1. a long, loose or flowing gown or outer garment worn by men or women as ceremonial dress, an official vestment, or garb of office.
  2. any long, loose garment, especially one for wear while lounging or preparing to dress, as a bathrobe or dressing gown.
  3. a woman’s gown or dress, especially of a more elaborate kind: a robe for the evening.
  4. robes, apparel in general; dress; costume.
  5. a piece of fur, cloth, knitted work, etc., used as a blanket, covering, or wrap: a buffalo robe; a lap robe.

verb (used with object), robed, rob·ing.

  1. to clothe or invest with a robe or robes; dress; array.

verb (used without object), robed, rob·ing.

  1. to put on a robe.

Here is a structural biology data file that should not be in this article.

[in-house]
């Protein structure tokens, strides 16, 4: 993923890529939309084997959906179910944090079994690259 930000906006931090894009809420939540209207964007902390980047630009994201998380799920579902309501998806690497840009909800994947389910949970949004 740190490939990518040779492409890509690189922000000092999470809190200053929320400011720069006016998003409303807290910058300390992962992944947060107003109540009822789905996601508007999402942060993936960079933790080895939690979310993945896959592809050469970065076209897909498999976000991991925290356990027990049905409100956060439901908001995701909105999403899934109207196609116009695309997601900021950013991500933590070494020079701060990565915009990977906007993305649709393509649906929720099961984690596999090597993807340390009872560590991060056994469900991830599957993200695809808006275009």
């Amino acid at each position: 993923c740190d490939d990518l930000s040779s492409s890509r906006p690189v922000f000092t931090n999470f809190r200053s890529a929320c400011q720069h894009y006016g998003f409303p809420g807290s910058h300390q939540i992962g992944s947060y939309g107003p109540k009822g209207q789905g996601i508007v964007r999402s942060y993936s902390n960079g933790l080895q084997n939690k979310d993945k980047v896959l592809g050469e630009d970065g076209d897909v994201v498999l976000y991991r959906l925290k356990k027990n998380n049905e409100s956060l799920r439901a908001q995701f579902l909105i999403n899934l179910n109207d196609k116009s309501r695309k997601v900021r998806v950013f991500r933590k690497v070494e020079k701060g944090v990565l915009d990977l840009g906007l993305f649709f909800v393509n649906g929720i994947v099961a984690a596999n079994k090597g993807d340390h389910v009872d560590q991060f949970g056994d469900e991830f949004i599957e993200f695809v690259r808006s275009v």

1. any loose flowing garment, esp the official vestment of a peer, judge, or academic
  2. a dressing gown or bathrobe
  3. Australian informal a wardrobe


  1. to put a robe, etc, on (oneself or someone else); dress

“long, loose outer garment,” late 13c., from Old French robe “long, loose outer garment” (12c.), from a Germanic source (cf. Old High German rouba “vestments”), from West Germanic *raubo “booty” (cf. Old High German roub “robbery, breakage”), which also yielded rob (v.).

Presumably the notion is of garments taken from the enemy as spoils, and the Old French word had a secondary sense of “plunder, booty,” while Germanic cognates had both senses; e.g. Old English reaf “plunder, booty, spoil; garment, armor, vestment.” Meaning “dressing gown” is from 1854. Metonymic sense of “the legal profession” is attested from 1640s.


late 14c., from robe (n.). Related: Robed; robing.

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